The raised bed continues to produce. So far, it has been prolific with the peas, and the volunteer squash has required thinning as it blossoms like mad. The row of beets and carrots should now be ready for harvesting, so we pulled a few on Saturday. Such great colors. My daughter loved grasping the stems and lifting food from the soil. The carrots are eaten, and the beets have joined those from the farm share in the fridge.
Tag Archives: peas
Not feeling blue at all, actually. The garden looks great, the yard looks great, and it was fun hanging out there on Monday afternoon with the kids. Admittedly, changing the tire of my car twice and cleaning up after a shredded diaper were no treat, but sitting on the back porch blowing bubbles, investigating how ripe the blueberries have gotten, and planting my daughter’s bean sprouts from school in the midst of a rampant growth of squash, peas, carrots, and beets made for a good day.
We left for the weekend, and the garden was doing fine. We came back, and it seemed to be a jungle. The peas sported delicate white flowers, the volunteer squash are threatening to take over the world, and the beets have really leafed out. Even the carrots seem to be standing taller. One batch of lettuce is peeking out from behind some squash leaves. The only major casualty thus far has been the sunflowers that turned into someone’s snack and the one blueberry bush that just gave up. With five others going strong, I think that is fine. Yay for much greenness in our garden.
Saturday morning, I got out of bed when my son started making noise. I changed his horrible morning diaper and headed downstairs to try to catch a bit more sleep before the official wake up time. I did shut my eyes, but he started banging and yelling, so sleep wasn’t to be had. My wife got the kids up and out of bed, but she had to leave shortly thereafter. I made breakfast while she got ready, and then it was a full day of solo parenting.
I had hoped for slightly warmer weather, but it was still fairly cool. After a run for groceries and more supplies for the raise bed, I gave the kids lunch and put my son to sleep. Luckily, he had a long nap even though he fell asleep in the car during the morning. After finally catching a bit of down time, I took my daughter outside where she planted her new pink dragonfly in various spots around the garden, and we worked together to plant three rows of peas and a row of beets. The hum of the monitor told us that my son was asleep, and we just had a nice, if chilly, time in the yard playing in the garden. These seeds may or may not grow, but my daughter was so excited to do the planting that it doesn’t matter if we have a terrible fail rate. We have seeds in the ground.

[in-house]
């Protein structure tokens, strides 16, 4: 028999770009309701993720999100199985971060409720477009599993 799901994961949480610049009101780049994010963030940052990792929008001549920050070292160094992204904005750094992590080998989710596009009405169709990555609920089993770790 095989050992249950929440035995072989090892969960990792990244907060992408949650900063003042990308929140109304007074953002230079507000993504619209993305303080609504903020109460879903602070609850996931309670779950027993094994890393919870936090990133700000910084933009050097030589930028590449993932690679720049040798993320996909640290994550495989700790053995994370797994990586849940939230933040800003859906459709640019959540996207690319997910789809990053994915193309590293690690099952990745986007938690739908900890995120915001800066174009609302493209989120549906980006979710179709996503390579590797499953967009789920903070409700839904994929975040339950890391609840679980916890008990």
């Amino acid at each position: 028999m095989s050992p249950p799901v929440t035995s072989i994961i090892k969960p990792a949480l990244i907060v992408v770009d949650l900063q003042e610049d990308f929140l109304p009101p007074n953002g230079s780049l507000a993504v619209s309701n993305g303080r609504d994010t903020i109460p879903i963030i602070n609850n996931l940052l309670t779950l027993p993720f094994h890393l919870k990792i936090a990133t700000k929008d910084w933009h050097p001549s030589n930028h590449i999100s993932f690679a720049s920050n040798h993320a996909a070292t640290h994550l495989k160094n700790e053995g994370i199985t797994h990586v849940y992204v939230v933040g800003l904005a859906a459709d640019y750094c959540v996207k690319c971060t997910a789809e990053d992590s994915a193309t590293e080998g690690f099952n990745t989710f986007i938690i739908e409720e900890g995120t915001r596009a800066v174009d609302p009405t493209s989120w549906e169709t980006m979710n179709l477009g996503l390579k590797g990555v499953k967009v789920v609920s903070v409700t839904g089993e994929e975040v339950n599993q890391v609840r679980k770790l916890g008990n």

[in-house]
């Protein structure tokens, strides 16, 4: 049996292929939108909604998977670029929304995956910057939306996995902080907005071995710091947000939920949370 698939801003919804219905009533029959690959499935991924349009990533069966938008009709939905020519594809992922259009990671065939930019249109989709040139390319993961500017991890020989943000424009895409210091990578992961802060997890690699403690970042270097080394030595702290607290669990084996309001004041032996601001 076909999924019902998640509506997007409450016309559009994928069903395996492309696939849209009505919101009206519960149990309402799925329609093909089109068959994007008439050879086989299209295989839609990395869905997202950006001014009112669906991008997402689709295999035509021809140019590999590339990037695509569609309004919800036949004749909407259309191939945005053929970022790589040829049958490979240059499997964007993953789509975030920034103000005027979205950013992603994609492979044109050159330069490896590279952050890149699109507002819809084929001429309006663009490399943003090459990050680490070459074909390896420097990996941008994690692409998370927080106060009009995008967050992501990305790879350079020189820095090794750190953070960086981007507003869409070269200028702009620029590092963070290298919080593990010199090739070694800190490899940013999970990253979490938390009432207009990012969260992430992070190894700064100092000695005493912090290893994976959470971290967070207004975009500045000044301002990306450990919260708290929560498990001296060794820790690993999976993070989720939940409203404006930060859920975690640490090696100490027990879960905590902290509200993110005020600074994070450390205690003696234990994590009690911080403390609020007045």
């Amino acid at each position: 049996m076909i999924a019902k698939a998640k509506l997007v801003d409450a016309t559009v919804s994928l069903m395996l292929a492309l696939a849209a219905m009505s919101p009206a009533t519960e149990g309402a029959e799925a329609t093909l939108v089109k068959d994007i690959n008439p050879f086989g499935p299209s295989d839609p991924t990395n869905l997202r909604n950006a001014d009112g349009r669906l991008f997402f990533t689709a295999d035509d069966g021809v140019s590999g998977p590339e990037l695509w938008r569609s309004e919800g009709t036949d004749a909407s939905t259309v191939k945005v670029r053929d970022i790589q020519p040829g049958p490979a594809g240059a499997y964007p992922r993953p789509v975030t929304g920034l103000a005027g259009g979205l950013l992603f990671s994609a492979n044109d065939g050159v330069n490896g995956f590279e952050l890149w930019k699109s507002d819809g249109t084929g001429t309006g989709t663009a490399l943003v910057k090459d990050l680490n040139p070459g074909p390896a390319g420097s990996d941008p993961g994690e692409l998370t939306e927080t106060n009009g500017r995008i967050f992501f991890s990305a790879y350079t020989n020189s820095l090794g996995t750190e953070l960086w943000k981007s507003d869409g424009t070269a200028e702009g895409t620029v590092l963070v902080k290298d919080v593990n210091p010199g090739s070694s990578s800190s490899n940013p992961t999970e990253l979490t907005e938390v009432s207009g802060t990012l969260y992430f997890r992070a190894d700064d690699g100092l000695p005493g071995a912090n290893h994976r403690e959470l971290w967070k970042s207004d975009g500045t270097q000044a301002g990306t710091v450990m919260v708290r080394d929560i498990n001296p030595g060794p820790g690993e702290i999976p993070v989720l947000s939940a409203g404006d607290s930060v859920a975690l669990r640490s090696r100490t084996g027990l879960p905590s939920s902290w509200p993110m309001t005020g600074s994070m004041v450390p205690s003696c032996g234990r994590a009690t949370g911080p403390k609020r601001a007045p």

How long will this last?
Daughter: I think it is time for dessert.
Mother: What do you want?
Daughter: Frozen peas and corn.
Dad: internal laughter threatens to leak out of my head
My daughter asks for all kinds of things for dessert. Carrots, more dinner, even at times broccoli. I am sure we will pay for this later.
In Boston, we have had a stretch of cold, rainy weather. Many people gripe about it, but I see it in several ways. First, this is New England, and this is the weather that is normal. If I get bent out of shape by it being how it normally is, I am setting myself for being bent out of shape on a regular basis. Another way of looking at the cool, rainy weather is from the perspective of being out in it and observing what it does. The plants love it, the birds sing loudly in it, and the earth surges with life. For this, I love the cool and the rain.
And my garden loves it, too! Strangely, the peas are not thriving this year, but I am sure we will get something from them. The beets and carrots look like they’ll put something out. We might get five or six beets. The corn and sunflowers are growing very nicely. We have ornamental corn and strawberry popcorn growing. I am excited for those, and so is my daughter. These are seeds she selected at the store, and she regularly stops in to see how the plants are growing. Also, some plant grew out of the compost I put in the ground, so I am letting it grow. I think it will be some sort of squash or melon. We’ll see.
One time when we visited my parents’ house, my daughter was introduced to Peter Rabbit. She was horrified even with my quick editing of how Peter’s father was caught and cooked by Farmer McGregor. Her eyes went very big and round, and I stumbled over a rational and dithered before plunging ahead with the story. Of course, she fixated on that part of the story and opened the book to that page to have it read again and again.
Now, she is quite a bit more sympathetic to Mr. McGregor. At least she now does not like having rabbits eat her garden. They have been after the pea plants. I was wondering why we were not seeing them push past the weeds and start to climb, but on closer inspection, the tops have all be nipped off. It seems that tasty new pea shoots are the main course for the neighborhood bunny that hops around in the morning and evening.
My daughter is, “frustrated,” by this behavior. I don’t think she would connect it to food; she still doesn’t connect the chicken and occasional beef she eats with the animals from which they come. I do think, however, that she is tired of her plants being chewed and stunted. These are the lessons of having a garden: the joyful, the anticipation, and the frustration.